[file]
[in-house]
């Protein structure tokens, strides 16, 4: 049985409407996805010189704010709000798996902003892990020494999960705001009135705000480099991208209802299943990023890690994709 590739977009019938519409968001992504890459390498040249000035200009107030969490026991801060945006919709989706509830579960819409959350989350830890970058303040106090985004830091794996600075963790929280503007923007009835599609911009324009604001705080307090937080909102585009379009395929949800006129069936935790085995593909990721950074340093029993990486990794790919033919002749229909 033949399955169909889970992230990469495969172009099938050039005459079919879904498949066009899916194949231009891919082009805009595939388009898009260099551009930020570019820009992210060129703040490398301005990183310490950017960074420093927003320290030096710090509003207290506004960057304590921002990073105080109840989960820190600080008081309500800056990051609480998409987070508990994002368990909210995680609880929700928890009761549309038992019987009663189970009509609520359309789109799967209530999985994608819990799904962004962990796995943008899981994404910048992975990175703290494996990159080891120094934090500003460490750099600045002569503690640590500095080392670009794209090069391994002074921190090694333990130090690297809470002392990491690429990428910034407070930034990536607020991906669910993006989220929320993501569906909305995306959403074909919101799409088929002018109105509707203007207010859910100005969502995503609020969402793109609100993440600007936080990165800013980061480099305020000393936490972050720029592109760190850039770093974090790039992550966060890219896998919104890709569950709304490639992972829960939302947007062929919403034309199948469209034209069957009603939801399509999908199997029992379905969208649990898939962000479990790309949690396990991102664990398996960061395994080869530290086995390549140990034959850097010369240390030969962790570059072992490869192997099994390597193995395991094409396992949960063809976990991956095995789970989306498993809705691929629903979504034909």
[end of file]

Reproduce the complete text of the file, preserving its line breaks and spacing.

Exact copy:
[in-house]
């Protein structure tokens, strides 16, 4: 049985409407996805010189704010709000798996902003892990020494999960705001009135705000480099991208209802299943990023890690994709 590739977009019938519409968001992504890459390498040249000035200009107030969490026991801060945006919709989706509830579960819409959350989350830890970058303040106090985004830091794996600075963790929280503007923007009835599609911009324009604001705080307090937080909102585009379009395929949800006129069936935790085995593909990721950074340093029993990486990794790919033919002749229909 033949399955169909889970992230990469495969172009099938050039005459079919879904498949066009899916194949231009891919082009805009595939388009898009260099551009930020570019820009992210060129703040490398301005990183310490950017960074420093927003320290030096710090509003207290506004960057304590921002990073105080109840989960820190600080008081309500800056990051609480998409987070508990994002368990909210995680609880929700928890009761549309038992019987009663189970009509609520359309789109799967209530999985994608819990799904962004962990796995943008899981994404910048992975990175703290494996990159080891120094934090500003460490750099600045002569503690640590500095080392670009794209090069391994002074921190090694333990130090690297809470002392990491690429990428910034407070930034990536607020991906669910993006989220929320993501569906909305995306959403074909919101799409088929002018109105509707203007207010859910100005969502995503609020969402793109609100993440600007936080990165800013980061480099305020000393936490972050720029592109760190850039770093974090790039992550966060890219896998919104890709569950709304490639992972829960939302947007062929919403034309199948469209034209069957009603939801399509999908199997029992379905969208649990898939962000479990790309949690396990991102664990398996960061395994080869530290086995390549140990034959850097010369240390030969962790570059072992490869192997099994390597193995395991094409396992949960063809976990991956095995789970989306498993809705691929629903979504034909």